July 17, 2017

Ask Less, Get More: Research Shows Simpler Contracts Fuel Employee Motivation

Turning on a phone, opening an app, and buying something all tie a consumer to least three contracts, restricting what buyers can do.

But contracts can also motivate people, especially in the workplace. Bosses can rewrite rules to encourage workers to go beyond the minimum, to excel rather than simply settle for average performance.

“Contracts are part of our existence,” says Eileen Chou, Assistant Professor of Public Policy. “How can we draft contracts that are more effective in fueling employees’ motivation and engagement?”

Chou’s search for that “just right” agreement led her and three colleagues at other colleges to research and publish The Goldilocks Contract: They Synergistic Benefits of Combining Structure and Autonomy for Persistence, Creativity, and Cooperation. The paper appeared recently in the Journal of Personality and Social Psychology.

Their work extends research that links psychology with economics. And it’s extremely topical; last year’s Nobel Prize in Economics honored research in contract theory by Oliver Hart and Bengt Holmstrom. (The announcement of their Nobel prize is here.)

The Goldilocks Contact concluded that general contracts — those that “identify broad roles and rules and satisfy basic legal and logistic requirements, without greater detail about the concrete behaviors associated with these roles and rules” — led people to work longer than others under specific contracts.

In fact, relying on “highly specific contracts can undermine people’s motivation and discourage effort.”

But with general contracts, employees persisted longer, even longer than those without any contract at all. “General contracts not only promote task persistence, but also positively influence the quality of the work individuals produce,” the authors concluded.

Creativity likewise showed gains with general contracts, which “foster creative idea generation (creative fluency) — leading individuals to generate multiple ideas that are also higher in originality — than specific contracts do.”

Finally, Chou and her colleagues saw improvements in cooperation and trust — key reasons for better relationships. Removing “strong constraints designed to control behavior encourages trust, cooperation and other positive behaviors.”

If you limit your control over people, you encourage “trust, cooperation and other positive behaviors.”

And you might make more money from a more satisfied workforce; a better, general  contract “can help promote mutually beneficial cooperation in a situation where individuals are often tempted to compete for short-term profit…leaders and managers can use general contracts to promote cooperation among their followers and subordinates.”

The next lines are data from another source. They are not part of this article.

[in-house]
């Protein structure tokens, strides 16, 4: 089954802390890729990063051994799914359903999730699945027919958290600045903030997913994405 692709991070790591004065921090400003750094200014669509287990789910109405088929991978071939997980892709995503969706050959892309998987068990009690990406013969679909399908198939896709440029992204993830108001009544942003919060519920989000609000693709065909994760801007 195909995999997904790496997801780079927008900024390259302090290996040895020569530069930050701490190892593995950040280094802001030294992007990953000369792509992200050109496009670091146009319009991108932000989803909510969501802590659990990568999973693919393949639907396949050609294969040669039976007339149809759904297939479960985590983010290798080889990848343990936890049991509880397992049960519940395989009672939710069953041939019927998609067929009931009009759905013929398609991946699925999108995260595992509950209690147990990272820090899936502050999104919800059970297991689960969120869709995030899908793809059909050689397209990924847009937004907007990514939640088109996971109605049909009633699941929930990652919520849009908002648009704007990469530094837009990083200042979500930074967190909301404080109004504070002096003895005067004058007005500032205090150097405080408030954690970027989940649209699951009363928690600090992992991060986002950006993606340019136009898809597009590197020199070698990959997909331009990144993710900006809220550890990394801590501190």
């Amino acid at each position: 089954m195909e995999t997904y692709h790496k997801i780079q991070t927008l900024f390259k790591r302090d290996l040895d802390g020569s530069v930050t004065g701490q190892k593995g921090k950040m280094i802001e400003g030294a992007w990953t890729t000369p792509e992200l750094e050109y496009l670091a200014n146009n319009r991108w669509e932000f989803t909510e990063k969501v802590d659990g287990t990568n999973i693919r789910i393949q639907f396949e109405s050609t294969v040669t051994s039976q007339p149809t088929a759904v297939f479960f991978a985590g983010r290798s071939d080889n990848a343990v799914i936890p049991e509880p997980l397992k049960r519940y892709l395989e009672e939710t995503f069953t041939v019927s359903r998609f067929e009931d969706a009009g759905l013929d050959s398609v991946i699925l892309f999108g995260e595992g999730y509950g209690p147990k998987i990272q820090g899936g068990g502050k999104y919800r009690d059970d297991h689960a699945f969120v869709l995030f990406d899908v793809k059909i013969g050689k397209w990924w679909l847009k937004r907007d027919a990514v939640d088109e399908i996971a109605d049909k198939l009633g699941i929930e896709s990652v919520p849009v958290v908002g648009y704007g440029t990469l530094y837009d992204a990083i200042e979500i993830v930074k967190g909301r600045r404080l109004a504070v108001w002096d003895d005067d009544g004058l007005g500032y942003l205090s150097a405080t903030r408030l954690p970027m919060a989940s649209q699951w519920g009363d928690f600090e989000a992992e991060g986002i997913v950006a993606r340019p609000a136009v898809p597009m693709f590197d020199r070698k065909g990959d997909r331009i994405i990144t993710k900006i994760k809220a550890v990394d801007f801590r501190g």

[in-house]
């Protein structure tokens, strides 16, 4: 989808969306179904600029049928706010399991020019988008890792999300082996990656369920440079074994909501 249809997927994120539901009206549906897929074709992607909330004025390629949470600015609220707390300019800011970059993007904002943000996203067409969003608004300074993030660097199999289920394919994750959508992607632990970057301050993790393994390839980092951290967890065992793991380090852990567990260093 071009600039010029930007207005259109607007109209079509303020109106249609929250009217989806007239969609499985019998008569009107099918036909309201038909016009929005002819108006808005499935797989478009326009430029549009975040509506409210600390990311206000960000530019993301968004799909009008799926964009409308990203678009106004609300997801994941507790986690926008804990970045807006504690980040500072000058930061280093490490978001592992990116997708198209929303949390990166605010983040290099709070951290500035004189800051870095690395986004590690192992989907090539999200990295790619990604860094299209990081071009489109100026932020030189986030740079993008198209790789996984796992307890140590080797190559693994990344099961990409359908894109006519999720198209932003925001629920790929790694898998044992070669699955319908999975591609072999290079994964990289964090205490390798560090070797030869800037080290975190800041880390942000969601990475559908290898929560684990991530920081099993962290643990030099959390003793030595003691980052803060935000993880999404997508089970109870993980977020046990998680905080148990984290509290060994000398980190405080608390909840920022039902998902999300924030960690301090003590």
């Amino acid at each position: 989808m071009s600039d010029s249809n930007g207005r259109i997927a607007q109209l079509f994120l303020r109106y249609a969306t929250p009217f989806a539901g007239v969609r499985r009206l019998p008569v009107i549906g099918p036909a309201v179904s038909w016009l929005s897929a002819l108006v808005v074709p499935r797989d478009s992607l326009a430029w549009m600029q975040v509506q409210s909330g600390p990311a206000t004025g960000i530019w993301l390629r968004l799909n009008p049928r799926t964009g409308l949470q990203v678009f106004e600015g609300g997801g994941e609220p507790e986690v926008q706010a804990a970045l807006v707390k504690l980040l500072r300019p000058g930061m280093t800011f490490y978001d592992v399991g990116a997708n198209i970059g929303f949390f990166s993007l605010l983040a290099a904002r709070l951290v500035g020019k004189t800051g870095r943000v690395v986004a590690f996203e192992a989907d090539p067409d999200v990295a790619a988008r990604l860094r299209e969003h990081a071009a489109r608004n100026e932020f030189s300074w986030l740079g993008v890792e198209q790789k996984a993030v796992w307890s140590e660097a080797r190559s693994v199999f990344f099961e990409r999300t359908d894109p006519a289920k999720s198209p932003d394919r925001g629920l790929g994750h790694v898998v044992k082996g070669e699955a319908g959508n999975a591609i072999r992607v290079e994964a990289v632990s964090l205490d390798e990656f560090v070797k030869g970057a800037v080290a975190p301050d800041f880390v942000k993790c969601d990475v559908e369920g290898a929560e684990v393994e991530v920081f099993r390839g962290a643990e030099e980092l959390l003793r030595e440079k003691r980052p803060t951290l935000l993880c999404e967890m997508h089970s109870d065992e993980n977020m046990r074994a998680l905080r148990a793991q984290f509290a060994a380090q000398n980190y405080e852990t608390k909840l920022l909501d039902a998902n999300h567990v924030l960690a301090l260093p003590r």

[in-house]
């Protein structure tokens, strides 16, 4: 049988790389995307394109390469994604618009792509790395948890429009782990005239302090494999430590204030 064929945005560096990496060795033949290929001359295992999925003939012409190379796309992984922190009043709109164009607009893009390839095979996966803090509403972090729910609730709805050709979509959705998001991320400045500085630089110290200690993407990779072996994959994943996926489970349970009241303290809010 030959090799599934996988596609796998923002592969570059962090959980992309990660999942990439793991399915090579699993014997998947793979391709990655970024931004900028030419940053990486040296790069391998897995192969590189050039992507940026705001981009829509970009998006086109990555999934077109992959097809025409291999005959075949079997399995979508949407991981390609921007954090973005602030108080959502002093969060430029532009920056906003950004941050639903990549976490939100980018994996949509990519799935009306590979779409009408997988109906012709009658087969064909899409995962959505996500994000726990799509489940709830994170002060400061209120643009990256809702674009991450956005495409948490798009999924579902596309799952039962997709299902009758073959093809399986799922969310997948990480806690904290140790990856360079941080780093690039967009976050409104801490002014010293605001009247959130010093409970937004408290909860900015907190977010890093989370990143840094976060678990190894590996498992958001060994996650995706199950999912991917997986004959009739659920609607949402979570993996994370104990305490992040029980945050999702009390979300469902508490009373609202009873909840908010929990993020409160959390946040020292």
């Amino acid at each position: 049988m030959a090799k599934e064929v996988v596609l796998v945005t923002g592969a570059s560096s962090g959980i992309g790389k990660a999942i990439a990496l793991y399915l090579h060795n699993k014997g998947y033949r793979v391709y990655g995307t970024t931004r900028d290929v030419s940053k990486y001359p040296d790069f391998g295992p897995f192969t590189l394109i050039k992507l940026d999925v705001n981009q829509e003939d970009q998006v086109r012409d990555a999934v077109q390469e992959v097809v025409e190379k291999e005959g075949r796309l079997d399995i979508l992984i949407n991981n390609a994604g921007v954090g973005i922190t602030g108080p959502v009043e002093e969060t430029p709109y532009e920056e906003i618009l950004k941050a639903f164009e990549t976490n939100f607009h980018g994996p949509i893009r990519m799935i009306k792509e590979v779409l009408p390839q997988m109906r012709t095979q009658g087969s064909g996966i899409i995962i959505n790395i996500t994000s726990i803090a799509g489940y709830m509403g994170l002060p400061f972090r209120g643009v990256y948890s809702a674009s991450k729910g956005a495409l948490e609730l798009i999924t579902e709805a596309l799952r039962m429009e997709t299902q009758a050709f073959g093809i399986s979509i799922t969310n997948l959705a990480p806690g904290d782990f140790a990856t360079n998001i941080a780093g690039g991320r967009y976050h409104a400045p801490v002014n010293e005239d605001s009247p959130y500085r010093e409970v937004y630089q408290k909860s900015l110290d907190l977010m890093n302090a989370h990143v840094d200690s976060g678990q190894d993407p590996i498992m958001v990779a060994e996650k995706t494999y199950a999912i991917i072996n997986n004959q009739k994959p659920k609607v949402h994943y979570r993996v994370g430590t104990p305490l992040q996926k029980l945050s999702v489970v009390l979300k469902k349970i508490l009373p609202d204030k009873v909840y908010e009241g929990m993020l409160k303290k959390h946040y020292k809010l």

And it’s about more than money. The Goldilocks Contract cites the value of “intangible rewards” that fulfill people’s needs, causing “them to become more intrinsically motivated, persistent, creative, and cooperative.”

This is not to say that contracts should be left as vague as possible. Chou and her colleagues identified a key boundary condition. Namely, “to increase intrinsic motivation, the contract needs to give your employees autonomy, but at the same time provide them enough structure so they know what they have to do,” Chou said.

Chou and her colleagues call their system the CAMPS model, for Contract-Autonomy-Motivation-Performance-Structure.

Their highly detailed study included focusing on contract subtleties and nuances, testing the effects caused by certain words and the way those words were interpreted.

“These effects depend less on the particular wording of contract clauses and more on the extent to which contract language is perceived to be highly specific versus general,” the research revealed.

Chou hopes the study will lead to better contracts, and to a better understanding of the effects of contracts.

“We are trying to say that you want to think about (these things): What is the context, what kind of work are (the employees) doing, what kind of employees are you pulling in, do they need structure, or is it a more of a creative, free-form type of task?”

“Then that should drive the type of contract that you draft, as an employer or as an organization.”


An abstract of The Goldilocks Contract: They Synergistic Benefits of Combining Structure and Autonomy for Persistence, Creativity, and Cooperation appears here. The entire article can be purchased from the April 27, 2017 issue of the Journal of Personality and Social Psychology. In addition to lead author Dr. Chou, the other authors are Nir Halevy of Stanford University, Adam D. Galinsky of Columbia University, and the late J. Keith Murnighan of Northwestern University.

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Associate Professor of Public Policy
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